Immigrants typically have attachments in two directions: to the country in which they live, and to their country of origin. These attachments are often discussed in terms of integration and transnationalism, respectively. A new conceptual framework, which we call the matrix of attachment, enables us to examine immigrant integra-tion and transnationalism simultaneously. This perspective, we argue, can inspire more nuanced analyses and policy development. We use this framework to analyze variations in attachment among immigrants in Norway.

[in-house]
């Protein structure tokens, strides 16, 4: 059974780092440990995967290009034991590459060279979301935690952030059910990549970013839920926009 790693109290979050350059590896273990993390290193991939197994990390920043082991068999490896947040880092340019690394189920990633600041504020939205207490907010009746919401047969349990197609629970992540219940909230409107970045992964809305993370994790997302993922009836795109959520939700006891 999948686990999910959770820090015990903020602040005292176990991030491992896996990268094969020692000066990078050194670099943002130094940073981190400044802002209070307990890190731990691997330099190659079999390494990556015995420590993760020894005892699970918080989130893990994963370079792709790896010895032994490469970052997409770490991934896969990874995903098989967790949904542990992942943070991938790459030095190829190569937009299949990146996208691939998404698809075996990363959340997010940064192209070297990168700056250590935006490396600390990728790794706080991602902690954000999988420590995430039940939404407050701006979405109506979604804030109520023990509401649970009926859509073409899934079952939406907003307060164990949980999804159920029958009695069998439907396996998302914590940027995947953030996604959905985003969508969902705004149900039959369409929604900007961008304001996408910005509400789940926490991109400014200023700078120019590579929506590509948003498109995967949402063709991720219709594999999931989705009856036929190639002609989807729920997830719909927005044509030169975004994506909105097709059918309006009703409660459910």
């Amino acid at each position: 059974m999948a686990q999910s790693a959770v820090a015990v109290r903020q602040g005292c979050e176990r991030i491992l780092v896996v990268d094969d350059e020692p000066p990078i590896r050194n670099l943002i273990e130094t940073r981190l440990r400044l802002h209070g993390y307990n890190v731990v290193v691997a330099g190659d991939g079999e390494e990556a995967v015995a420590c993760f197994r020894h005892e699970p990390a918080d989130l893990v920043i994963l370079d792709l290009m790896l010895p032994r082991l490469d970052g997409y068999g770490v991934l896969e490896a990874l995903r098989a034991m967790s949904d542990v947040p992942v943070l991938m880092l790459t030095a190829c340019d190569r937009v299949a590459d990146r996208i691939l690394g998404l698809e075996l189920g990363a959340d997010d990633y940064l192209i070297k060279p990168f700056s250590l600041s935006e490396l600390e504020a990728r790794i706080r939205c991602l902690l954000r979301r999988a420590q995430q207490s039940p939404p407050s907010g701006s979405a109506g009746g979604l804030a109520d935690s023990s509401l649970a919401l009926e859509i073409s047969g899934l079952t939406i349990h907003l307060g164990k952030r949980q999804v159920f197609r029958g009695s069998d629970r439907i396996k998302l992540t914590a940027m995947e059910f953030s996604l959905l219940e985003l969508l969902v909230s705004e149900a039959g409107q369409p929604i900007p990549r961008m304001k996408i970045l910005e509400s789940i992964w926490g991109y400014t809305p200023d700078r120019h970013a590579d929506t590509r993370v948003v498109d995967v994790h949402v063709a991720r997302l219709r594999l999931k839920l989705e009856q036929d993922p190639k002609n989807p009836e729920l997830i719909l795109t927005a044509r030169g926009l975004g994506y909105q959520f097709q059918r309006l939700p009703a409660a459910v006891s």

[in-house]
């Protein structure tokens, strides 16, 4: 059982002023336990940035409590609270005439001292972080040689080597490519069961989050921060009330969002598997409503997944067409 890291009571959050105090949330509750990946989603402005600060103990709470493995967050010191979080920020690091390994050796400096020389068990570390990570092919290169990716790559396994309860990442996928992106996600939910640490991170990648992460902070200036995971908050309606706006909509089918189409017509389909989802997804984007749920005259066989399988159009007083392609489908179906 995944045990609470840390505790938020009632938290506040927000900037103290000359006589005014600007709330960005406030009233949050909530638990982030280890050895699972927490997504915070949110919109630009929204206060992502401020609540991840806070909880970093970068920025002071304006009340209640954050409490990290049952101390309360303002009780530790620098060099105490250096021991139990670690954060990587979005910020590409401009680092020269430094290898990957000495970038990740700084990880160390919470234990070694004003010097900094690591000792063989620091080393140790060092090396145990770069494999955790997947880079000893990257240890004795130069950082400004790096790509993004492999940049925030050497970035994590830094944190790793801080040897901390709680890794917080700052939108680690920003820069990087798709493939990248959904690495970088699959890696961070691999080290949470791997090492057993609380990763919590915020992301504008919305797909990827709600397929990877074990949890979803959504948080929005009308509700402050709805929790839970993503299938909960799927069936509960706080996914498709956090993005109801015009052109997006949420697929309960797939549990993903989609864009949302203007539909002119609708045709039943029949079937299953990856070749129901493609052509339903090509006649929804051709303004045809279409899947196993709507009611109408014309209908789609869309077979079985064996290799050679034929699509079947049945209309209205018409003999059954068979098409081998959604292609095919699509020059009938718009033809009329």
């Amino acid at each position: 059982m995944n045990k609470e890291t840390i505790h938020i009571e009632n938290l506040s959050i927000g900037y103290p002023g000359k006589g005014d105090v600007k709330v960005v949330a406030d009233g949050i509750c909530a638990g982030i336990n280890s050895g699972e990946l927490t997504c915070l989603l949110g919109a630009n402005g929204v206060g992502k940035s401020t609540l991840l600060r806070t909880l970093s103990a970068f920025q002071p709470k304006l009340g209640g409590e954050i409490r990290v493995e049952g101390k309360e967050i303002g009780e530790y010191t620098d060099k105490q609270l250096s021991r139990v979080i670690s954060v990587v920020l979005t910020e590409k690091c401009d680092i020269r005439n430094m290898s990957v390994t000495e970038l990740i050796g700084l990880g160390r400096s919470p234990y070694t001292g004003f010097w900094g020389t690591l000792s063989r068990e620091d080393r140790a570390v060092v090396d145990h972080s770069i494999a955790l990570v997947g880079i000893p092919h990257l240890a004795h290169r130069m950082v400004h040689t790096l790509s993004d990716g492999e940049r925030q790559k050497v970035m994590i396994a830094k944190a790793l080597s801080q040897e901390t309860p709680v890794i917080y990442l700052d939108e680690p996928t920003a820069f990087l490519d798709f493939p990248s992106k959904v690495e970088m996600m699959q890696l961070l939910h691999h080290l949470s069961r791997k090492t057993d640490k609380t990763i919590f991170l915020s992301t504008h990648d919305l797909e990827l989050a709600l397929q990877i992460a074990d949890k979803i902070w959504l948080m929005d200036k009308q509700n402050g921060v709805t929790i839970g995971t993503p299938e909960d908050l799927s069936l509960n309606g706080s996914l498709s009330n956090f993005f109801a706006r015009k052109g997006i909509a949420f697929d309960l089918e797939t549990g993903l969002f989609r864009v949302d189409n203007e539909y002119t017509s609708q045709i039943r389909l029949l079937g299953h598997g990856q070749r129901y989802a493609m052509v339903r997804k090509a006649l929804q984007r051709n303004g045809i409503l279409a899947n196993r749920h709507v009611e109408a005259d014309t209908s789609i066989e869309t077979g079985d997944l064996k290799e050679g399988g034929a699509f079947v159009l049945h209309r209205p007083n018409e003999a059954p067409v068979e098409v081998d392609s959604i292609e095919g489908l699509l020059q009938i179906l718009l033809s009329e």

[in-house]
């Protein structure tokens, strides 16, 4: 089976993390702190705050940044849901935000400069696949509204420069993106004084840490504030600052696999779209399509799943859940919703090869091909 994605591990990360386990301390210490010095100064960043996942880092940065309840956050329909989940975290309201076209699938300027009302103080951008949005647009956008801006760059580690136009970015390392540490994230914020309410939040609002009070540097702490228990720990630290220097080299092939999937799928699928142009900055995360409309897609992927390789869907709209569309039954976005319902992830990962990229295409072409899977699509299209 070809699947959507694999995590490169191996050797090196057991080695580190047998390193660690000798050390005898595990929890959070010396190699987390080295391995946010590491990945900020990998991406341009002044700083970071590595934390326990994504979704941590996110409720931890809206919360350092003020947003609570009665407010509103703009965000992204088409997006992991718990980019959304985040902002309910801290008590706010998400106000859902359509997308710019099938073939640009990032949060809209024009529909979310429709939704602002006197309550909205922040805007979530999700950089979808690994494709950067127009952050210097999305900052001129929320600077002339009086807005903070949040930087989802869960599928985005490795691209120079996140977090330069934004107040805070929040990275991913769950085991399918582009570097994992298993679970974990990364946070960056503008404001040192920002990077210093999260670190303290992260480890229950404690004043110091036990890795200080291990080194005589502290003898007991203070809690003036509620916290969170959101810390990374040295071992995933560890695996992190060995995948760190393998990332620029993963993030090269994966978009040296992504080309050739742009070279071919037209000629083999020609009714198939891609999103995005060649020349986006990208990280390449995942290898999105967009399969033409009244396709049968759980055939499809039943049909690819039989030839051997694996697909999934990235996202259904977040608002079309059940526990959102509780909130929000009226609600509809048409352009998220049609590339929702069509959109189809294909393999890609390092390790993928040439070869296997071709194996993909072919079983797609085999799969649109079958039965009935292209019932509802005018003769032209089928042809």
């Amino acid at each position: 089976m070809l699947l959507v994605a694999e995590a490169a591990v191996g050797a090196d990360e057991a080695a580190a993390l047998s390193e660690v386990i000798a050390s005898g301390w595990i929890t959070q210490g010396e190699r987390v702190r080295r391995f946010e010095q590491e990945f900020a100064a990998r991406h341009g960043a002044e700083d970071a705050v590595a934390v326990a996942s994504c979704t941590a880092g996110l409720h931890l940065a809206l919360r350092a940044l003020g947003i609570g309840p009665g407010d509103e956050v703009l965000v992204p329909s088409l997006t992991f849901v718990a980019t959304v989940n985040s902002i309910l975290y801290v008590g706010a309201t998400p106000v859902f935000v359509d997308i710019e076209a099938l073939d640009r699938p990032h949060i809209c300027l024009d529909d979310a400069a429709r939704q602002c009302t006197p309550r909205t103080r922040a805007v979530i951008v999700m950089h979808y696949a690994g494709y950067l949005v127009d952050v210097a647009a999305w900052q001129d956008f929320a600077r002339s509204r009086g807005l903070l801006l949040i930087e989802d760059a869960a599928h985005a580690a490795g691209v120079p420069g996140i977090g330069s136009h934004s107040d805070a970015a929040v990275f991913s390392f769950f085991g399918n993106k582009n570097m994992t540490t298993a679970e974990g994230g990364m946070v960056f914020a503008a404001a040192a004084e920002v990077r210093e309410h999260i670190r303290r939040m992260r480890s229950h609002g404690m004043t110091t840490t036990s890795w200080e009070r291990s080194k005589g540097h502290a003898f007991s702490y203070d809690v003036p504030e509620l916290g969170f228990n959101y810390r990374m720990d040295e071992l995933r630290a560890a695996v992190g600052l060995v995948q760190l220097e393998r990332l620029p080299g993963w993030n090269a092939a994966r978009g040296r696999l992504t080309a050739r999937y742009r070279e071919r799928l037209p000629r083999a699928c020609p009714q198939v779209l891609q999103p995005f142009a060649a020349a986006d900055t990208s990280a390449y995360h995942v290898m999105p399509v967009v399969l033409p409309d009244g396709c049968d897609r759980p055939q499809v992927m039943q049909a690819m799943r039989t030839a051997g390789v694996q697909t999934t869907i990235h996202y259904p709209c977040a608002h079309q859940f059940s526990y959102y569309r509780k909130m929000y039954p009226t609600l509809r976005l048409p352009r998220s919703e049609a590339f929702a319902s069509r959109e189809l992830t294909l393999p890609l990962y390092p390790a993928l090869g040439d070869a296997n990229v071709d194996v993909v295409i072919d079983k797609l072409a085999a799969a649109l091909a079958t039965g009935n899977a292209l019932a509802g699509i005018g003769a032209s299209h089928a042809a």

- Immigrant integration and transnationalism are neither related in a fixed way nor independent of each other.
- A substantial proportion of immigrants have weak attachments to both their country of origin and their country of residence.
- There is great variation between immigrants from different countries in patterns of transnationalism and integration.
- In Norway, immigrants from Turkey are particularly likely to be strongly oriented towards their country of origin rather than to their country of residence.